US 7136440 B2 Abstract A partial response Class
4 detector in a recording and retrieval system and method of operating the detector for correcting the timing error of the detector. The detector includes a sequence table and comparison circuitry for comparing a sequence of data samples that includes previous and subsequent data samples with allowed sequences determined from the sequence table. When the sequence is an allowed sequence then there is high likelihood that data sample is correct, and the timing error for the data sample is determined in the phase error estimator and is corrected for. Otherwise, no correction is made for the timing error. In the preferred embodiment of the invention the coordinates of the sequence table correspond to the data samples, and the slope of the data stream at the data sample is stored in the sequence table. This reduces the size and increases the speed of the phase error estimator since the slope is now provided to it from the sequence table and it does not need determine the slope.Claims(28) 1. A method for correcting a timing error of a detector, comprising:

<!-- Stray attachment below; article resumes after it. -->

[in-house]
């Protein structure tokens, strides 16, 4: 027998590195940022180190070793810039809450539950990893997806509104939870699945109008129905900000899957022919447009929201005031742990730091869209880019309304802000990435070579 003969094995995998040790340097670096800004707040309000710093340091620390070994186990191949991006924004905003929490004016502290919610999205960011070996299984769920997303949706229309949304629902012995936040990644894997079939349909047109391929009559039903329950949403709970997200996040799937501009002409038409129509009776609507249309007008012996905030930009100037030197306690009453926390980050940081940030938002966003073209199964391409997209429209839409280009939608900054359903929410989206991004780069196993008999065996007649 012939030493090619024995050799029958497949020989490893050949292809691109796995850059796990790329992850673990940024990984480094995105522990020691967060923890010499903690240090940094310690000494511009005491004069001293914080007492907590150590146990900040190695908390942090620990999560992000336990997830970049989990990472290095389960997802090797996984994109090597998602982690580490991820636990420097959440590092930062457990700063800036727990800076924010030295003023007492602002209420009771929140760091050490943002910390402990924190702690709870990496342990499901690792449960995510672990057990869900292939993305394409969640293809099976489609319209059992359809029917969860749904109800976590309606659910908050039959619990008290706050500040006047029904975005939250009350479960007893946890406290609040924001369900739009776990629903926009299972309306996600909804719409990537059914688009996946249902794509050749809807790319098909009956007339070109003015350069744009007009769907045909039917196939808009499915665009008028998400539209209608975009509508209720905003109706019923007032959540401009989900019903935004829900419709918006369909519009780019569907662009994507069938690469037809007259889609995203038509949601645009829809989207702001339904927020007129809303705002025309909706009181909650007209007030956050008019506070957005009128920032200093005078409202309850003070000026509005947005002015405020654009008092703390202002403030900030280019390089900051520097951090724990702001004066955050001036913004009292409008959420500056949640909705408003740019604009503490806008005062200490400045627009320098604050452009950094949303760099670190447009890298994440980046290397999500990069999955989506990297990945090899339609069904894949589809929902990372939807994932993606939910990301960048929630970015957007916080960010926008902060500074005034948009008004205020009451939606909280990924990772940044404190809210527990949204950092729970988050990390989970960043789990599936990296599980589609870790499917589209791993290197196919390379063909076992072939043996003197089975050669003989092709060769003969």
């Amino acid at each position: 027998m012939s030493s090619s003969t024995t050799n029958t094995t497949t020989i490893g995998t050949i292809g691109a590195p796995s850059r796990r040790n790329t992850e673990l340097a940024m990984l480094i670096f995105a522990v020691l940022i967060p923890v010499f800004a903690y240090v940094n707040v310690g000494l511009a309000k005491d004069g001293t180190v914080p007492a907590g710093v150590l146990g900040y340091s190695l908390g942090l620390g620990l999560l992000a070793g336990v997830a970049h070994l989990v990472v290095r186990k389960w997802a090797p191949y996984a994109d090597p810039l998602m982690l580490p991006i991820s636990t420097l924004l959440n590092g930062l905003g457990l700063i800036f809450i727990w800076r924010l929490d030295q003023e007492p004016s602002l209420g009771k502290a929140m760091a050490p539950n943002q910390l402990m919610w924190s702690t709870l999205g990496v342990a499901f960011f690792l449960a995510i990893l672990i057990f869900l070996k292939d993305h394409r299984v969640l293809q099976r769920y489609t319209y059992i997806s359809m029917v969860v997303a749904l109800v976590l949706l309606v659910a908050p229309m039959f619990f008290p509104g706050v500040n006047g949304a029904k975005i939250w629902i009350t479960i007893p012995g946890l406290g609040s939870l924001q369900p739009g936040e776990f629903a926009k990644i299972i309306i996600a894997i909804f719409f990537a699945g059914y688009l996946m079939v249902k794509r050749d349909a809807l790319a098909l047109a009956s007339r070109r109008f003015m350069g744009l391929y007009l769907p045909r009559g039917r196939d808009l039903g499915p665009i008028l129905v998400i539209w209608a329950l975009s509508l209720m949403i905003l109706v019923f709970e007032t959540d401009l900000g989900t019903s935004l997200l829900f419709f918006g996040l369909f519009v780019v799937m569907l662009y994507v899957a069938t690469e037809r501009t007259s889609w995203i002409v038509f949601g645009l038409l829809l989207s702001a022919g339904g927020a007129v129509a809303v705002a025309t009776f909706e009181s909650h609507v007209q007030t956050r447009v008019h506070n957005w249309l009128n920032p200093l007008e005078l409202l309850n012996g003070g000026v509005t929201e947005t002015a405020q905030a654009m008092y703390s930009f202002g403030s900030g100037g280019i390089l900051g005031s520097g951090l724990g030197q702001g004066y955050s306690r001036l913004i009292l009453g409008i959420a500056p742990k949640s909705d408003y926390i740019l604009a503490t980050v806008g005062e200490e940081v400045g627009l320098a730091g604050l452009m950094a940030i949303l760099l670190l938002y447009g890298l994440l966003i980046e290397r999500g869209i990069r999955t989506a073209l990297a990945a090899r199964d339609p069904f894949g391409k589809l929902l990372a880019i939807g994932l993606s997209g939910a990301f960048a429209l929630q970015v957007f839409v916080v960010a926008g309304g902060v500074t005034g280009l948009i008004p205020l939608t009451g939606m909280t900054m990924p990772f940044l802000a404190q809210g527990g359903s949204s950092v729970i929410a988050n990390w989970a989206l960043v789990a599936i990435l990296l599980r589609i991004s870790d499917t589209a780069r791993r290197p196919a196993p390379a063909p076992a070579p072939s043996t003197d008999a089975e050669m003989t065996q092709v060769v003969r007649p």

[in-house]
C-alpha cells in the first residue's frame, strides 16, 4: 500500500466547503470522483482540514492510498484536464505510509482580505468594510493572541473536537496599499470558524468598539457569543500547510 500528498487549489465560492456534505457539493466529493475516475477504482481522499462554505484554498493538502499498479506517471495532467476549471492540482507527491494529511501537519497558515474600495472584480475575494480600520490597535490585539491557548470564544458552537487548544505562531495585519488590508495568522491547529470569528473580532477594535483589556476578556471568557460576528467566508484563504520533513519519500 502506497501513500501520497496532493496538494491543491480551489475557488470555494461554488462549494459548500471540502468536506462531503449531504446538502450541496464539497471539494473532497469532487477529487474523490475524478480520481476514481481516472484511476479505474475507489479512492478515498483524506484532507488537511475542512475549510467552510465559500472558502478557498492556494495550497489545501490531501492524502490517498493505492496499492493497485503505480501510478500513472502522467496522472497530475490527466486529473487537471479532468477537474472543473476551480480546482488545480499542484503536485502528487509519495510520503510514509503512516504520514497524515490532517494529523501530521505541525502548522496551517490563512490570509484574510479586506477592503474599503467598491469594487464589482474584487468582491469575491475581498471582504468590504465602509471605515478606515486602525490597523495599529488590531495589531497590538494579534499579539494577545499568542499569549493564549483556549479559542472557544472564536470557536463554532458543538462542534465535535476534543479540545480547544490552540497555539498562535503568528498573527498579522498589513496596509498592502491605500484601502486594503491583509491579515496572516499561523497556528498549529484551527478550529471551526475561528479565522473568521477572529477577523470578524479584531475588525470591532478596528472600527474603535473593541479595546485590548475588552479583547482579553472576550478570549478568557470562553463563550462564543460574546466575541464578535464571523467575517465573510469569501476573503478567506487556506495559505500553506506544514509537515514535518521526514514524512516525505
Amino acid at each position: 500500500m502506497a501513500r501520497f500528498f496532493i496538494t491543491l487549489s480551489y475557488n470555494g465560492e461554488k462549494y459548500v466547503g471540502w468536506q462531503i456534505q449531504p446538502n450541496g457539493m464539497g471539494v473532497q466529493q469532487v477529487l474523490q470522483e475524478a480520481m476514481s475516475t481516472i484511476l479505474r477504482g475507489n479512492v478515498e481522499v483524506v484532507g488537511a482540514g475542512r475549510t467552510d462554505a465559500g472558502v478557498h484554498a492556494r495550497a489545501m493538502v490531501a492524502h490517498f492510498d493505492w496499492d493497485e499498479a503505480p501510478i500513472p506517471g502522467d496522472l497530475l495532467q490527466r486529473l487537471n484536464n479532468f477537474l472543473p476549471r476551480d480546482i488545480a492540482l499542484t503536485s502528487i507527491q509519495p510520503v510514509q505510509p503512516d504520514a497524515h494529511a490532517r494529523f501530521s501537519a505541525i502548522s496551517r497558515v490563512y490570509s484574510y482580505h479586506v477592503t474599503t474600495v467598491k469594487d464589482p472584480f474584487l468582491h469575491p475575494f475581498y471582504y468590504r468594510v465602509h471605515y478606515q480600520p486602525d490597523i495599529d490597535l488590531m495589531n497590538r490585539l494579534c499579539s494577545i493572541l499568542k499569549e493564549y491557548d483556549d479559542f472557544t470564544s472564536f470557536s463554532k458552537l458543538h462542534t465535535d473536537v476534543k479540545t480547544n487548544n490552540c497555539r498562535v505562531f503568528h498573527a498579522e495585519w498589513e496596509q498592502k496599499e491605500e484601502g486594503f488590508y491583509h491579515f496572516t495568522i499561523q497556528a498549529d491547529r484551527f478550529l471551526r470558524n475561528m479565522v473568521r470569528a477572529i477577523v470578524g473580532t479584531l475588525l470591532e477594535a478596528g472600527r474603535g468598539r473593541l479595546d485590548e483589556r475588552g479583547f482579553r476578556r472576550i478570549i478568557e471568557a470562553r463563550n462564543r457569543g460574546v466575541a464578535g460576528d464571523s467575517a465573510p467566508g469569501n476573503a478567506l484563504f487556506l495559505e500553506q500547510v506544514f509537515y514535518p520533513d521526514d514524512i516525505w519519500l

obtaining a plurality of data samples from a data stream that conforms to a predetermined target polynomial;
storing a predetermined number of previous data samples before a selected data sample;
storing a predetermined number of subsequent data samples after the selected data sample;
forming a sequence comprising the stored data samples;
determining whether the sequence is allowed by the target polynomial; and
maintaining the timing error the same when the sequence is not allowed by the target polynomial.
2. The method of
3. The method of
4. The method of
5. The method of
6. The method of
7. The method of
8. The method of
9. The method of
10. The method of
11. The method of
12. The method of
13. A method for correcting a timing error of a detector, comprising: